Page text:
The Chemical Engineering doctoral program trains students to apply the principles of chemistry, biology, physics, and math to solve problems that involve the production or use of chemicals, fuel, drugs, food, and many other products.
The research areas underlying the Chemical Engineering doctoral program fall into three broad categories:
Graduate students will gain advanced study in mathematical methods in chemical engineering, chemical and catalytic reaction engineering, thermodynamics and transport phenomena.
Chemical engineers often focus on energy production, catalysis, metabolic and cell engineering, nanomaterials and biomaterials, and systems engineering. They design processes and equipment for large-scale manufacturing, plan and test production methods and byproducts treatment, and direct facility operations.
The program builds on the foundation of an undergraduate engineering education and prepares students for careers as world-class researchers through the completion of advanced coursework, thesis research, and professional service (e.g., teaching assistance).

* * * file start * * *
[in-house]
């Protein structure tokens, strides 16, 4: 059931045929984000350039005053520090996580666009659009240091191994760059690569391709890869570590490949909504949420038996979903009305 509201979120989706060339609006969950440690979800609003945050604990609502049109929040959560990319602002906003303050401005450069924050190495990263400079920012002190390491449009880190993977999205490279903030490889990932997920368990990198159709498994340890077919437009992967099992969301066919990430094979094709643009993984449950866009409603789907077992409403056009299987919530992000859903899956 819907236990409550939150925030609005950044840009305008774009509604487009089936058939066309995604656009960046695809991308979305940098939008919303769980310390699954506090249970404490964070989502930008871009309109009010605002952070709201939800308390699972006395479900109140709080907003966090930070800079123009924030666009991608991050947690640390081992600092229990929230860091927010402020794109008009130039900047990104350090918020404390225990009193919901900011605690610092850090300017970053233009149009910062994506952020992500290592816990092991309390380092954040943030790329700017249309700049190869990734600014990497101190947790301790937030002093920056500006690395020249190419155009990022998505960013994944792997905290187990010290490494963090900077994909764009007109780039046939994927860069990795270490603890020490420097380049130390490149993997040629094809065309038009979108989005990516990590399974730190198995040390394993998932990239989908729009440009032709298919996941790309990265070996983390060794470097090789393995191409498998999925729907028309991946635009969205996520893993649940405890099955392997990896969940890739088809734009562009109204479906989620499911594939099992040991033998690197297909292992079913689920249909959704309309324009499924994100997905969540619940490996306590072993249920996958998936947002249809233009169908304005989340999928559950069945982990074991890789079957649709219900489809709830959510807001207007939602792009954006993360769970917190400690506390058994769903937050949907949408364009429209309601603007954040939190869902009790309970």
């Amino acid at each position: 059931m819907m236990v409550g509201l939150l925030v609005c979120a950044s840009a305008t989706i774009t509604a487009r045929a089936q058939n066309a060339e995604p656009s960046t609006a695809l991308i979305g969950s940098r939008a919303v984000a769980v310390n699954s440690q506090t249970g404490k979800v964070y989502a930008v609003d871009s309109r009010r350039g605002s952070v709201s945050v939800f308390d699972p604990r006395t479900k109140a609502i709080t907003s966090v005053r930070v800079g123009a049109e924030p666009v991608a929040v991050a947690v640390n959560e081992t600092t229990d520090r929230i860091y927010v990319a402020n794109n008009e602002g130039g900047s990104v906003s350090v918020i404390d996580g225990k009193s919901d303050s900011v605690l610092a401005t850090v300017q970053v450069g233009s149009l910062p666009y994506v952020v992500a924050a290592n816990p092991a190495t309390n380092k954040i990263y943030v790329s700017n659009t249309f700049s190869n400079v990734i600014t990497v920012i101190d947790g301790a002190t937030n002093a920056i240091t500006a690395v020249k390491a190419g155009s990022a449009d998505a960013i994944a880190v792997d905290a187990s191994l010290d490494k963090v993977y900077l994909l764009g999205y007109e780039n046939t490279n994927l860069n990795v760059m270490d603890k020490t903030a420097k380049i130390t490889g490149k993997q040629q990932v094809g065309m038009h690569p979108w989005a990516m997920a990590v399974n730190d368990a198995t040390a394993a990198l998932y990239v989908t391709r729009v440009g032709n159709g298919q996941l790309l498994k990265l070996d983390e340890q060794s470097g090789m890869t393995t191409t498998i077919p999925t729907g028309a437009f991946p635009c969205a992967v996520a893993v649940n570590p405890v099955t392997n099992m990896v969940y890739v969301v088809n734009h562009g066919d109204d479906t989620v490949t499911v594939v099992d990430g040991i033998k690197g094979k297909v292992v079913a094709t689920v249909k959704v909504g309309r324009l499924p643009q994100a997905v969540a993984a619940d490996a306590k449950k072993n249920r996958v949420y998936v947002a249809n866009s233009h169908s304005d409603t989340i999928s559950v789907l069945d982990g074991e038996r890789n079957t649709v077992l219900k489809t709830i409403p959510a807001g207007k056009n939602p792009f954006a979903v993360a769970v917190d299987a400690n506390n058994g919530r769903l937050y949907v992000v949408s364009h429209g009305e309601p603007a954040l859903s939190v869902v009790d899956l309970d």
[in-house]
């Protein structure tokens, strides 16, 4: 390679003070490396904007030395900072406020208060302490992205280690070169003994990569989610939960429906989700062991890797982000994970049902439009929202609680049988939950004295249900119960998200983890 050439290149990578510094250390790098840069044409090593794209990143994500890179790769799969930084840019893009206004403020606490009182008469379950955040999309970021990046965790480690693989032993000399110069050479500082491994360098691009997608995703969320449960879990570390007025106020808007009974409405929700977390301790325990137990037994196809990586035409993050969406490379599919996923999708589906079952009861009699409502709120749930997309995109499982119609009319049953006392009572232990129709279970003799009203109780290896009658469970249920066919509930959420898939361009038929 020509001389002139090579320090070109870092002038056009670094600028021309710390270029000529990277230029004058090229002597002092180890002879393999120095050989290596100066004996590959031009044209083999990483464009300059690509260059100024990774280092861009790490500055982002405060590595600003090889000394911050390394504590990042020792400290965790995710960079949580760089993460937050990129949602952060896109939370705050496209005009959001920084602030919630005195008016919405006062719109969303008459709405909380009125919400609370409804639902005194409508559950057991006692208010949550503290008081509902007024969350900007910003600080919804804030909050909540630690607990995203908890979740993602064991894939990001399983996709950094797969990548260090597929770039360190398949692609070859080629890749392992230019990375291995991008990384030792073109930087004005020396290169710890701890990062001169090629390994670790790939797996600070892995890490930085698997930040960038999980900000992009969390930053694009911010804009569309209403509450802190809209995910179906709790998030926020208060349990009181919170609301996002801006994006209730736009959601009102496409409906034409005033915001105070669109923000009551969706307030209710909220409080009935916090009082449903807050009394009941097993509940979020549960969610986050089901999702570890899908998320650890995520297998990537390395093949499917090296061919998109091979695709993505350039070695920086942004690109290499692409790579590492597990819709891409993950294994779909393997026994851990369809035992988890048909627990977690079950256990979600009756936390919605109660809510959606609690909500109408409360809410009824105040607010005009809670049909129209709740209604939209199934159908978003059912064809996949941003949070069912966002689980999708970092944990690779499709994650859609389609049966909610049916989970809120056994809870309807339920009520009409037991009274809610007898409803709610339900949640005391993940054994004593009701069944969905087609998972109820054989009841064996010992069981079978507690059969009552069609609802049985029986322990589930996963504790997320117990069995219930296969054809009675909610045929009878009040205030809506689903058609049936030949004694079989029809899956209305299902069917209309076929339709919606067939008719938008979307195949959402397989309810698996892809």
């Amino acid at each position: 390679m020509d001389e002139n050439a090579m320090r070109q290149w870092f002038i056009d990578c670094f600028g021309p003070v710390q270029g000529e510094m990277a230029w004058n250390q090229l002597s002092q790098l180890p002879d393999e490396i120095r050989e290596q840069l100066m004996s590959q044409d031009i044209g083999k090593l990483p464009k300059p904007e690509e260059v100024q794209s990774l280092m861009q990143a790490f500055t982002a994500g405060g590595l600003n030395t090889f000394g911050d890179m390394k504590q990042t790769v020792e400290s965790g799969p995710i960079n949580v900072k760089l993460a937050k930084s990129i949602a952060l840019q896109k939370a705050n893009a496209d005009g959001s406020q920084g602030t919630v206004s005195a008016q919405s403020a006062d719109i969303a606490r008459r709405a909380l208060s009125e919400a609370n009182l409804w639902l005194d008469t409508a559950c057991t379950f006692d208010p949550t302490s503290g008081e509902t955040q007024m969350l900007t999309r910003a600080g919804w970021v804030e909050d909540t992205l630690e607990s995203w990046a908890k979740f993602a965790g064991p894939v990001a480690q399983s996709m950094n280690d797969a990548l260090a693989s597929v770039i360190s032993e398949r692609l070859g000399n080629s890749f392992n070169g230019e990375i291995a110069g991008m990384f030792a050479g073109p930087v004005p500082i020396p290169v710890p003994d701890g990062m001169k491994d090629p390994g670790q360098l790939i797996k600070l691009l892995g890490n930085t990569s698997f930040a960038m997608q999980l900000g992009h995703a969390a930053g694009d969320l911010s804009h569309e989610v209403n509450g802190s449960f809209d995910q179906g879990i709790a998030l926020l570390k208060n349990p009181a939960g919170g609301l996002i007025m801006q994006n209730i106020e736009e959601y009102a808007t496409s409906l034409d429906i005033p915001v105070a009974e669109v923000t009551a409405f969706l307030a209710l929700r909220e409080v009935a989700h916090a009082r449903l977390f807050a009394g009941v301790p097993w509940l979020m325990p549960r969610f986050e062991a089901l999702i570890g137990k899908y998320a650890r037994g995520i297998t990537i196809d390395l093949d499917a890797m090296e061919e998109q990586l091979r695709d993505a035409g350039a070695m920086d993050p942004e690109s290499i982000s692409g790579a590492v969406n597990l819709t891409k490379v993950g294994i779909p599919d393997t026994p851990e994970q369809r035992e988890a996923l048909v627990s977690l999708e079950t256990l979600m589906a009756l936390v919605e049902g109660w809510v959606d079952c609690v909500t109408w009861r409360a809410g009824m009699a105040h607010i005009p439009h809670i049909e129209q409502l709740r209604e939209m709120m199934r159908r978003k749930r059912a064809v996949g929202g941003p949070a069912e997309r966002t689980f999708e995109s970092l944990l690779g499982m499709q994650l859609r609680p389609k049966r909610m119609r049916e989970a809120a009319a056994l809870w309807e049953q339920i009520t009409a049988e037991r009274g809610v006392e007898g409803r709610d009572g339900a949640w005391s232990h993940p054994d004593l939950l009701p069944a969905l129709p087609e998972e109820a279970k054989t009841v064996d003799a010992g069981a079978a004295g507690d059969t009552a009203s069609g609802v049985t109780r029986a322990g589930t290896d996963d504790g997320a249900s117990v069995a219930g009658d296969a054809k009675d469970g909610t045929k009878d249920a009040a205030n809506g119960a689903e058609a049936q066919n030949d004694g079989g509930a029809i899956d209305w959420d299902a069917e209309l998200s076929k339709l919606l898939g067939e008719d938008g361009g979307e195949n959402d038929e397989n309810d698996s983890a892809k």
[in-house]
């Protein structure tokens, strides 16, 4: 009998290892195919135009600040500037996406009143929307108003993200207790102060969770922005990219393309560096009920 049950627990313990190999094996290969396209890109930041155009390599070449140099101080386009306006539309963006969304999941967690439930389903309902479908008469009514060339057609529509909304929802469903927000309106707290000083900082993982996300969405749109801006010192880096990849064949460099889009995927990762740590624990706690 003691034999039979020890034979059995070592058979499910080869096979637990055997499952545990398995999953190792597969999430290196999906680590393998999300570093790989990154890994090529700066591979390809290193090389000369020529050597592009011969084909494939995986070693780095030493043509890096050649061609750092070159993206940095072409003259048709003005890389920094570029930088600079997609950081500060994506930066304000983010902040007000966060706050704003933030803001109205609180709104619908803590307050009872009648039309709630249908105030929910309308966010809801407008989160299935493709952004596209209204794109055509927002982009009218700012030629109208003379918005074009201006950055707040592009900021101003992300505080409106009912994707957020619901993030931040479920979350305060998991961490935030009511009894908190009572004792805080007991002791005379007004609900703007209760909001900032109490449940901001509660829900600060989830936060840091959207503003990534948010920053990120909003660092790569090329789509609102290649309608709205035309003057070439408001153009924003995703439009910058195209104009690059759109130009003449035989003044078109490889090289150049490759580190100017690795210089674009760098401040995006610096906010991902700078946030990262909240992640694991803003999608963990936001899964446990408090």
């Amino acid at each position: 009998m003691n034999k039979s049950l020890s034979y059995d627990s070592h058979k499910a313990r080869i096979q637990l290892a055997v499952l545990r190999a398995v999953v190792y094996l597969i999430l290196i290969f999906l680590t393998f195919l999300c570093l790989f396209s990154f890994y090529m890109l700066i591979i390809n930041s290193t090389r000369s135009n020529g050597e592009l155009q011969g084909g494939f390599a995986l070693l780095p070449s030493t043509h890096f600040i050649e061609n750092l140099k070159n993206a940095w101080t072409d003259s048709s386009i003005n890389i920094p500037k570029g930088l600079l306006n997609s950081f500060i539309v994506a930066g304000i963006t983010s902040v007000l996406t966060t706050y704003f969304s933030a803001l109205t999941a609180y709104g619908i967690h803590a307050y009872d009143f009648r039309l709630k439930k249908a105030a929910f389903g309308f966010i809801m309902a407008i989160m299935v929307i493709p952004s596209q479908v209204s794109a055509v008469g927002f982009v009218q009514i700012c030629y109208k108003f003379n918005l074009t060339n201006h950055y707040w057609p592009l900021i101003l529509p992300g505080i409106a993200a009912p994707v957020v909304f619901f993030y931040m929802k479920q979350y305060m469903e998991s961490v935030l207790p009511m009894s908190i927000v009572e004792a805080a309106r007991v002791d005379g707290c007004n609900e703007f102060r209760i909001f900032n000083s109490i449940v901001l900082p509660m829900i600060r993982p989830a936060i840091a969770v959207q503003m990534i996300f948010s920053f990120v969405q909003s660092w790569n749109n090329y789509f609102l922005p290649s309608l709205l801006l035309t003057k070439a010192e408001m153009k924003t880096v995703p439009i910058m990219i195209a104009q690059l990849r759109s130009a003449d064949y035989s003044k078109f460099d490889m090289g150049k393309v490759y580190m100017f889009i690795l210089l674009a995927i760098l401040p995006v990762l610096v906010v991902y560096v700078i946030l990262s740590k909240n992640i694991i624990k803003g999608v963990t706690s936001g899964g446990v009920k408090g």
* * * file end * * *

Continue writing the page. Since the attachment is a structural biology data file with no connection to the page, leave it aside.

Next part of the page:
Applicants to the PhD in Chemical Engineering program are generally expected to have earned a prior degree in Chemical Engineering. Applicants with degrees in closely related engineering disciplines (such as Materials Science and Engineering or Polymer Engineering) who already have a working knowledge of the core course content of this program (i.e., partial differential equations describing heat, mass, and momentum transfer processes, chemical kinetics/reactors and catalysis, chemical thermodynamics) are also encouraged to apply.
Please note that applicants with degrees in Chemistry or Biochemistry are expected to have already completed coursework in ordinary/partial differential equations (at a minimum), and ideally heat/mass/momentum transport, as well. These courses should be clearly shown on the transcript(s) and must also be described in the applicant's personal statement.
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